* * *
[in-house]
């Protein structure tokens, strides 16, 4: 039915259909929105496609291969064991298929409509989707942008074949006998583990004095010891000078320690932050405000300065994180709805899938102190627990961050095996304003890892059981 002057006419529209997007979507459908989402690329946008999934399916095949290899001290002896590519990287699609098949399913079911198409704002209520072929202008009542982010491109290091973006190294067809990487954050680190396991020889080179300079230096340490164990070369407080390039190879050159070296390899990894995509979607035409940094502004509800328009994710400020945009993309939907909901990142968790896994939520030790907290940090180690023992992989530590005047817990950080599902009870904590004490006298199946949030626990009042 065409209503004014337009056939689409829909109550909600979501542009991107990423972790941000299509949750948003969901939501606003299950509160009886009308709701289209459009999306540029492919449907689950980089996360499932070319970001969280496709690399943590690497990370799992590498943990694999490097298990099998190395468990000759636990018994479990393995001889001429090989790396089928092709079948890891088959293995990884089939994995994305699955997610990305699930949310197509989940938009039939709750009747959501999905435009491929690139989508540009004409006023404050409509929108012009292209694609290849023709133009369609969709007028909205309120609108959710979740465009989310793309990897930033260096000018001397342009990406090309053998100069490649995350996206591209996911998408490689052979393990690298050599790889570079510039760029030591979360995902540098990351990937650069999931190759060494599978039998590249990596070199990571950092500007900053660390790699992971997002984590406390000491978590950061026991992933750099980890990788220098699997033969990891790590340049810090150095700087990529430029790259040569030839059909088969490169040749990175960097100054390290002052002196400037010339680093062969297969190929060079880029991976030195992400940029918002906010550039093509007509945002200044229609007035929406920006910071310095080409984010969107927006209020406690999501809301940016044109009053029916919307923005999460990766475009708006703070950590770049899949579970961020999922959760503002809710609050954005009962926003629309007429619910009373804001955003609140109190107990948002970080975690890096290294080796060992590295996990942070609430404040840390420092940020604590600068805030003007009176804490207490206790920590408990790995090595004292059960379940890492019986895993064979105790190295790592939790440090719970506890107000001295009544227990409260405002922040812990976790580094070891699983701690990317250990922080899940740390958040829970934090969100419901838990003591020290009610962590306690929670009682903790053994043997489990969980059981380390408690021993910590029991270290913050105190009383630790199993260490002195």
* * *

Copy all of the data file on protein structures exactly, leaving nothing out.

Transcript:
[in-house]
């Protein structure tokens, strides 16, 4: 039915259909929105496609291969064991298929409509989707942008074949006998583990004095010891000078320690932050405000300065994180709805899938102190627990961050095996304003890892059981 002057006419529209997007979507459908989402690329946008999934399916095949290899001290002896590519990287699609098949399913079911198409704002209520072929202008009542982010491109290091973006190294067809990487954050680190396991020889080179300079230096340490164990070369407080390039190879050159070296390899990894995509979607035409940094502004509800328009994710400020945009993309939907909901990142968790896994939520030790907290940090180690023992992989530590005047817990950080599902009870904590004490006298199946949030626990009042 065409209503004014337009056939689409829909109550909600979501542009991107990423972790941000299509949750948003969901939501606003299950509160009886009308709701289209459009999306540029492919449907689950980089996360499932070319970001969280496709690399943590690497990370799992590498943990694999490097298990099998190395468990000759636990018994479990393995001889001429090989790396089928092709079948890891088959293995990884089939994995994305699955997610990305699930949310197509989940938009039939709750009747959501999905435009491929690139989508540009004409006023404050409509929108012009292209694609290849023709133009369609969709007028909205309120609108959710979740465009989310793309990897930033260096000018001397342009990406090309053998100069490649995350996206591209996911998408490689052979393990690298050599790889570079510039760029030591979360995902540098990351990937650069999931190759060494599978039998590249990596070199990571950092500007900053660390790699992971997002984590406390000491978590950061026991992933750099980890990788220098699997033969990891790590340049810090150095700087990529430029790259040569030839059909088969490169040749990175960097100054390290002052002196400037010339680093062969297969190929060079880029991976030195992400940029918002906010550039093509007509945002200044229609007035929406920006910071310095080409984010969107927006209020406690999501809301940016044109009053029916919307923005999460990766475009708006703070950590770049899949579970961020999922959760503002809710609050954005009962926003629309007429619910009373804001955003609140109190107990948002970080975690890096290294080796060992590295996990942070609430404040840390420092940020604590600068805030003007009176804490207490206790920590408990790995090595004292059960379940890492019986895993064979105790190295790592939790440090719970506890107000001295009544227990409260405002922040812990976790580094070891699983701690990317250990922080899940740390958040829970934090969100419901838990003591020290009610962590306690929670009682903790053994043997489990969980059981380390408690021993910590029991270290913050105190009383630790199993260490002195």